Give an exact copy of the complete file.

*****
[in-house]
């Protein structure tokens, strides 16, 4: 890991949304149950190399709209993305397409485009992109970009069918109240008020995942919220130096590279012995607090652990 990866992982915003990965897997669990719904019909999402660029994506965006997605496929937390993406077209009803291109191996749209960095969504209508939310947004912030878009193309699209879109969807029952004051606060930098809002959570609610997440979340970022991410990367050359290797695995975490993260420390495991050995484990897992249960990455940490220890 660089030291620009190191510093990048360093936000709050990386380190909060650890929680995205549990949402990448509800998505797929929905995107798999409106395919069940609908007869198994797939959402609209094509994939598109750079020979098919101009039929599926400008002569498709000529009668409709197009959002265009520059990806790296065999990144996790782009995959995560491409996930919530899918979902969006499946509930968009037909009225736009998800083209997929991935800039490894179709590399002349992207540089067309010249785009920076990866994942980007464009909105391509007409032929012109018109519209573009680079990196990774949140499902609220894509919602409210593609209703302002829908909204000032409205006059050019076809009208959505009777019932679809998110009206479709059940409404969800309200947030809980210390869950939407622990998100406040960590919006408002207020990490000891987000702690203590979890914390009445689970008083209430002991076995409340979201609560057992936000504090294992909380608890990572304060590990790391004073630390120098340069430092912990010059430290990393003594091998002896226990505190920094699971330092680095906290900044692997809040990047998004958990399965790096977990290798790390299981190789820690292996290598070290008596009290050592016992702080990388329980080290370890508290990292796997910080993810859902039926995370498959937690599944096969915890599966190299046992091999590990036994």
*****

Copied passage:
[in-house]
């Protein structure tokens, strides 16, 4: 890991949304149950190399709209993305397409485009992109970009069918109240008020995942919220130096590279012995607090652990 990866992982915003990965897997669990719904019909999402660029994506965006997605496929937390993406077209009803291109191996749209960095969504209508939310947004912030878009193309699209879109969807029952004051606060930098809002959570609610997440979340970022991410990367050359290797695995975490993260420390495991050995484990897992249960990455940490220890 660089030291620009190191510093990048360093936000709050990386380190909060650890929680995205549990949402990448509800998505797929929905995107798999409106395919069940609908007869198994797939959402609209094509994939598109750079020979098919101009039929599926400008002569498709000529009668409709197009959002265009520059990806790296065999990144996790782009995959995560491409996930919530899918979902969006499946509930968009037909009225736009998800083209997929991935800039490894179709590399002349992207540089067309010249785009920076990866994942980007464009909105391509007409032929012109018109519209573009680079990196990774949140499902609220894509919602409210593609209703302002829908909204000032409205006059050019076809009208959505009777019932679809998110009206479709059940409404969800309200947030809980210390869950939407622990998100406040960590919006408002207020990490000891987000702690203590979890914390009445689970008083209430002991076995409340979201609560057992936000504090294992909380608890990572304060590990790391004073630390120098340069430092912990010059430290990393003594091998002896226990505190920094699971330092680095906290900044692997809040990047998004958990399965790096977990290798790390299981190789820690292996290598070290008596009290050592016992702080990388329980080290370890508290990292796997910080993810859902039926995370498959937690599944096969915890599966190299046992091999590990036994």